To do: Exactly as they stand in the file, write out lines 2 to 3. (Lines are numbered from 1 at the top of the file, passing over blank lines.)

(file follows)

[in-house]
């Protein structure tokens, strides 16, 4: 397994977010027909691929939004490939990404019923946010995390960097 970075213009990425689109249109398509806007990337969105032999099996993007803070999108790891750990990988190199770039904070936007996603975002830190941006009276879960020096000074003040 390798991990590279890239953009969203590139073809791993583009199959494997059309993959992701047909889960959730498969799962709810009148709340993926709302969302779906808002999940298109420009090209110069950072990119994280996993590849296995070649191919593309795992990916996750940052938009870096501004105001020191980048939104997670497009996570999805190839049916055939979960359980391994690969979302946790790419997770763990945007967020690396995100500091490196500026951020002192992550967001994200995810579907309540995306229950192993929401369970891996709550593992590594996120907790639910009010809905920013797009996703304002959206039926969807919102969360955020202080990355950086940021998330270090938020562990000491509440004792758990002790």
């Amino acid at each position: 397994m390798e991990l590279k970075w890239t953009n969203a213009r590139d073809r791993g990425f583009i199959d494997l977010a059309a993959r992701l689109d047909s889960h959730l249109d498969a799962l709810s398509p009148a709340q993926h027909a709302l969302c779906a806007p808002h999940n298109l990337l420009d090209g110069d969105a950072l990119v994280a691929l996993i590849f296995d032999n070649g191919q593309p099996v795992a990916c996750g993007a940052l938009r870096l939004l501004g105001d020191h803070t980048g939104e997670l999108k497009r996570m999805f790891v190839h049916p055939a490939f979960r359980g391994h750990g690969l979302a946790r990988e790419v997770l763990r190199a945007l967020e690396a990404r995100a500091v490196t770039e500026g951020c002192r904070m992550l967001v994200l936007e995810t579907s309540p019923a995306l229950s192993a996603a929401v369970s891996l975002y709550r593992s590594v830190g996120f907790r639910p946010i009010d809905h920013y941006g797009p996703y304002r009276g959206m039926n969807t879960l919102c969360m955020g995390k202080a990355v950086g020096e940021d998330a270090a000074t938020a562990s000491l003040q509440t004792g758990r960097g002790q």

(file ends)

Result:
């Protein structure tokens, strides 16, 4: 397994977010027909691929939004490939990404019923946010995390960097 970075213009990425689109249109398509806007990337969105032999099996993007803070999108790891750990990988190199770039904070936007996603975002830190941006009276879960020096000074003040 390798991990590279890239953009969203590139073809791993583009199959494997059309993959992701047909889960959730498969799962709810009148709340993926709302969302779906808002999940298109420009090209110069950072990119994280996993590849296995070649191919593309795992990916996750940052938009870096501004105001020191980048939104997670497009996570999805190839049916055939979960359980391994690969979302946790790419997770763990945007967020690396995100500091490196500026951020002192992550967001994200995810579907309540995306229950192993929401369970891996709550593992590594996120907790639910009010809905920013797009996703304002959206039926969807919102969360955020202080990355950086940021998330270090938020562990000491509440004792758990002790």
């Amino acid at each position: 397994m390798e991990l590279k970075w890239t953009n969203a213009r590139d073809r791993g990425f583009i199959d494997l977010a059309a993959r992701l689109d047909s889960h959730l249109d498969a799962l709810s398509p009148a709340q993926h027909a709302l969302c779906a806007p808002h999940n298109l990337l420009d090209g110069d969105a950072l990119v994280a691929l996993i590849f296995d032999n070649g191919q593309p099996v795992a990916c996750g993007a940052l938009r870096l939004l501004g105001d020191h803070t980048g939104e997670l999108k497009r996570m999805f790891v190839h049916p055939a490939f979960r359980g391994h750990g690969l979302a946790r990988e790419v997770l763990r190199a945007l967020e690396a990404r995100a500091v490196t770039e500026g951020c002192r904070m992550l967001v994200l936007e995810t579907s309540p019923a995306l229950s192993a996603a929401v369970s891996l975002y709550r593992s590594v830190g996120f907790r639910p946010i009010d809905h920013y941006g797009p996703y304002r009276g959206m039926n969807t879960l919102c969360m955020g995390k202080a990355v950086g020096e940021d998330a270090a000074t938020a562990s000491l003040q509440t004792g758990r960097g002790q």